11. The method of claim 1, wherein step B comprises alternately introducing an amount of reagent material and buffer material into each of the channels to form, along the length of each channel, a continuous flow comprising boluses of test solution sequentially alternating with carrier fluid, wherein the test solution comprises a mixture of sample and reagent material, and the carrier fluid comprises a mixture of sample and buffer material.

12. The method of claim 1, wherein the confidence level is a function of the number of different assays performed.

13. The method of claim 1, wherein the confidence level is a function of the number of times each assay is repeated.

14. The method of claim 1, wherein the ascertaining the presence or absence of DNA sequence variation includes ascertaining the presence or absence of single nucleotide polymorphisms.

15. A method for performing multiple assays on multiple samples with a fluid chip comprising multiple reaction channels, said method comprising: providing a continuous flow of sample within each of a plurality of the reaction channels; alternately introducing an amount of reagent material and buffer material into each of the channels to form, along the length of each channel, a continuous flow comprising boluses of test solution sequentially alternating with carrier fluid, wherein the test solution comprises a mixture of sample and reagent material, and the carrier fluid comprises a mixture of sample and buffer material; performing an amplification procedure on the test solution within the continuous flow within each channel; performing a thermal melt procedure on the amplified test solution within each channel; detecting a signal emitted by each bolus of test solution during the thermal melt procedure; analyzing the detected signal to ascertain the presence or absence of a nucleotide of interest within the bolus of test solution; and converting the results of the analyzing step to a digital format by designating the result as a 1 or 0, wherein a result indicating the presence of the nucleotide of interest is designated as a 1, and a result indicating the absence of the nucleotide of interest is designated as a 0, or vice versa.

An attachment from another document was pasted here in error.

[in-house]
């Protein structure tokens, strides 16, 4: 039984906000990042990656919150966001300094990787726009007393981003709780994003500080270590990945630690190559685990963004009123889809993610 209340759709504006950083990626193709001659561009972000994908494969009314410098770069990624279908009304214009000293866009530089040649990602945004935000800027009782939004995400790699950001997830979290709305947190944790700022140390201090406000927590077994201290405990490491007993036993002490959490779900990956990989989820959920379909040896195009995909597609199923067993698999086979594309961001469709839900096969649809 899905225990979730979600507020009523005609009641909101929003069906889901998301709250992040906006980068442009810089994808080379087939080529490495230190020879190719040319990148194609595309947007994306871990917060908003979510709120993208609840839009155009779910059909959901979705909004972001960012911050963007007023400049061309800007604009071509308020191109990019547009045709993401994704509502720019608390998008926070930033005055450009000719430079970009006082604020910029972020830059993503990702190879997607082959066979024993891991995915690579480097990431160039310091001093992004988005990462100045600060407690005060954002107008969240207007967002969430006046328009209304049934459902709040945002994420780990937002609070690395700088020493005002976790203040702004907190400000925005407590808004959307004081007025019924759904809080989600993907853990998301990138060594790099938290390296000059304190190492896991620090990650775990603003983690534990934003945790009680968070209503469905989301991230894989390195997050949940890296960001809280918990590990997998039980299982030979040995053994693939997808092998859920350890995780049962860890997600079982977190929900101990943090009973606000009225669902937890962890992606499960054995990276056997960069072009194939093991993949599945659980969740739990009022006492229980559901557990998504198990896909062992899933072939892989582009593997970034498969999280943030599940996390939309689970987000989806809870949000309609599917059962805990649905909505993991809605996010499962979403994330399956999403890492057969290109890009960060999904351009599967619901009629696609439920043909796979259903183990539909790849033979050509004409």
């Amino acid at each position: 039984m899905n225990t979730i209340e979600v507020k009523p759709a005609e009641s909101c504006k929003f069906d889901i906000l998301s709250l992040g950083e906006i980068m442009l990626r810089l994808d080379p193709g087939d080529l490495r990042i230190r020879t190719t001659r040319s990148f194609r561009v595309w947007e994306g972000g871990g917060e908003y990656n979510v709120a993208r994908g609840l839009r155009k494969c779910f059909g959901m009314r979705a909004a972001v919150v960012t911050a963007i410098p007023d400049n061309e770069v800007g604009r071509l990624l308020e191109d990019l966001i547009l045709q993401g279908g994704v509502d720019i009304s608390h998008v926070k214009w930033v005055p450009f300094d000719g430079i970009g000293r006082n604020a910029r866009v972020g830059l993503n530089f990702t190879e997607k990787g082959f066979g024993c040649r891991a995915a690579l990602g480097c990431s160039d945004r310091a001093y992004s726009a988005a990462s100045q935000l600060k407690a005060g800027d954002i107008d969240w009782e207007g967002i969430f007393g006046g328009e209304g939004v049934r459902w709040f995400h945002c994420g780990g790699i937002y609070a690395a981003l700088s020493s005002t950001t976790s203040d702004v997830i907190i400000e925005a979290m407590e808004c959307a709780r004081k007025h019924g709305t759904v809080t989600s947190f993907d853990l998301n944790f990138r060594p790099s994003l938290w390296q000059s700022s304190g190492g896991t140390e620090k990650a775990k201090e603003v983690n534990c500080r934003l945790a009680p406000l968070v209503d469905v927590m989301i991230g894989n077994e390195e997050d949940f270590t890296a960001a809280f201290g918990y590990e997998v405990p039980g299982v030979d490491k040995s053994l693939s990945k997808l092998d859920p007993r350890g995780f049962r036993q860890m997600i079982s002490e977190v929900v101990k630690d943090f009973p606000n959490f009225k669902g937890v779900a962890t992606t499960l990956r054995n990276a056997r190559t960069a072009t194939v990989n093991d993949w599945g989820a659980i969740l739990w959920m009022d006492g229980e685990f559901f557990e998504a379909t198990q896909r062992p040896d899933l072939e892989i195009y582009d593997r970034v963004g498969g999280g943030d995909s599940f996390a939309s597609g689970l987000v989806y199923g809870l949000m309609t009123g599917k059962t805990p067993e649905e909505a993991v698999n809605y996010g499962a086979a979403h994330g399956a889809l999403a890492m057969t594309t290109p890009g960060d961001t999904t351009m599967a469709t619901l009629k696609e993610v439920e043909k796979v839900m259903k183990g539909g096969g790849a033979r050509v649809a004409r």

16. The method of claim 15, wherein the detecting step comprises generating a signal strength versus temperature correlation.

17. The method of claim 16, wherein the detecting step further comprises comparing the generated correlation to a predetermined expected correlation and assessing a result from a deviation of the generated correlation from the expected correlation.

18. The method of claim 17, wherein the detected signal is the fluorescence emitted by the bolus of test solution.

19. The method of claim 18, wherein generating a signal strength versus temperature correlation comprises plotting a fluorescence vs temperature curve for each bolus of test solution, and the comparing step comprises comparing the shape of each fluorescence vs temperature curve with an expected shape of the fluorescence vs temperature curve.

20. The method of claim 18, wherein generating a signal strength versus temperature correlation comprises plotting a fluorescence vs temperature curve for each bolus of test solution, and the comparing step comprises comparing the temperature at which the fluorescence drops to a predetermined level with an expected temperature at which the fluorescence drops to the predetermined level.

21. The method of claim 15, wherein the nucleotide of interest is a single nucleotide polymorphism.

22. The method of claim 15, wherein the fluid chip is a microfluidic chip comprising: a sample well and a waste well on opposite ends of each reaction channel; a sipper; and a network of channels emanating from the sipper and connecting the sipper to each of said plurality of reaction channels and configured to divide substance drawn by the sipper among each of the reaction channels.

23. The method of claim 15, wherein the reagent material and the buffer material are introduced into each of the channels through a sipper.